Employers have big plans to change digital health offerings, survey finds

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Employers will make changes to their roster of digital health and wellness solutions in the next two years, according to a new survey from WTW, a global benefits consulting company.

WTW (formerly Willis Towers Watson) surveyed 232 U.S.-based employers covering 3 million people from a variety of industries. Here were the biggest takeaways:

  • 88% of companies are planning to make health and wellness benefit program changes in the next two years. Wellness programs will see the biggest turnover as 55% of employers plan to make changes in this space. 
  • 46% of companies have made changes to their digital health solutions in the past year. The majority of these changes came in solutions for specific clinical conditions such as diabetes or musculoskeletal disease. 
  • Around 42% of employers said they are going to change their clinical solution offerings in 2023 or 2024, while 37% of respondents will change their mental health solutions. 
  • Return on investment is a key metric in evaluating which programs employers choose. 44% of respondents say vendor reporting lacks employer-specific information on how programs will drive cost savings.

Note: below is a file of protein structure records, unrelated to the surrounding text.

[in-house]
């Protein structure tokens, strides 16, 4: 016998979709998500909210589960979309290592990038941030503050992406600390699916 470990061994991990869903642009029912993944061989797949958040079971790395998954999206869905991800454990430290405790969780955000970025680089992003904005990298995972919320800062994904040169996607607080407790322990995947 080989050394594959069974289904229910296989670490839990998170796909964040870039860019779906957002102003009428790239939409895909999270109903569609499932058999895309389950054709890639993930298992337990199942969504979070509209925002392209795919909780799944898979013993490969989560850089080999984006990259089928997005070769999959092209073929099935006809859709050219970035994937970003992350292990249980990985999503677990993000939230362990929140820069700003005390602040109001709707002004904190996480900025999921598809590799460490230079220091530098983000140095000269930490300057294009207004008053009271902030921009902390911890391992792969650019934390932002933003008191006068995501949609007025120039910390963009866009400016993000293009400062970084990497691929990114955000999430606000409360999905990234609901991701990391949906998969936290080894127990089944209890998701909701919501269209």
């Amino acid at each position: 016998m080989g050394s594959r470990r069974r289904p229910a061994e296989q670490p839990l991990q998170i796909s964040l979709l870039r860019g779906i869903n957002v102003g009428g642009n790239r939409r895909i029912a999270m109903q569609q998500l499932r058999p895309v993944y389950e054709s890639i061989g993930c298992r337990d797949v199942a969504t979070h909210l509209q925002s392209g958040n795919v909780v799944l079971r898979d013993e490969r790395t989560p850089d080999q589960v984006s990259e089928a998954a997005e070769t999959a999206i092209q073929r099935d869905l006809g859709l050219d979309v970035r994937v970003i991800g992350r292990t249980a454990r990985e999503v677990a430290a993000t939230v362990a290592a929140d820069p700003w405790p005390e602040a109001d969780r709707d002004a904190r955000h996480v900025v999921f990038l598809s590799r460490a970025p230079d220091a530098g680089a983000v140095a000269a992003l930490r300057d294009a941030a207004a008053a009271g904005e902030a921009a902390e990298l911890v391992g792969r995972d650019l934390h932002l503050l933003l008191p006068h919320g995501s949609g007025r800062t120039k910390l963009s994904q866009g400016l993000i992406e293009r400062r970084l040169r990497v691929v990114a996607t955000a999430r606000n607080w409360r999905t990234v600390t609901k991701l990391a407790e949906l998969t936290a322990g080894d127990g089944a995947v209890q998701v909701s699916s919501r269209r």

• Respondents identified mental health, digital platforms and navigation and advocacy programs as the areas of highest priority in the next two years. 
  • Pharmacy benefits were the least likely area to receive attention. 70% of respondents said they plan on making no significant changes to this area.
  • Only 4% of survey respondents reported not making plan changes or having future changes in place.

Since the mid-2010s and until recently, digital health companies selling to employers had found an enthusiastic audience eager to stand out in a tight labor market by offering a variety of digital health solutions. But with health insurance premiums rising, employee benefits managers are paring digital health options, forcing digital health companies to adapt and focus primarily on integration and cost savings. 

“Employers are also struggling with understanding the value that point solutions have made to their employee base and will continue to have to adopt new emerging solutions that achieve both value and more relevant solutions that achieve better engagement,” said Regina Ihrke, senior director at WTW, in an emailed statement. 

This story first appeared in Digital Health Business & Technology.

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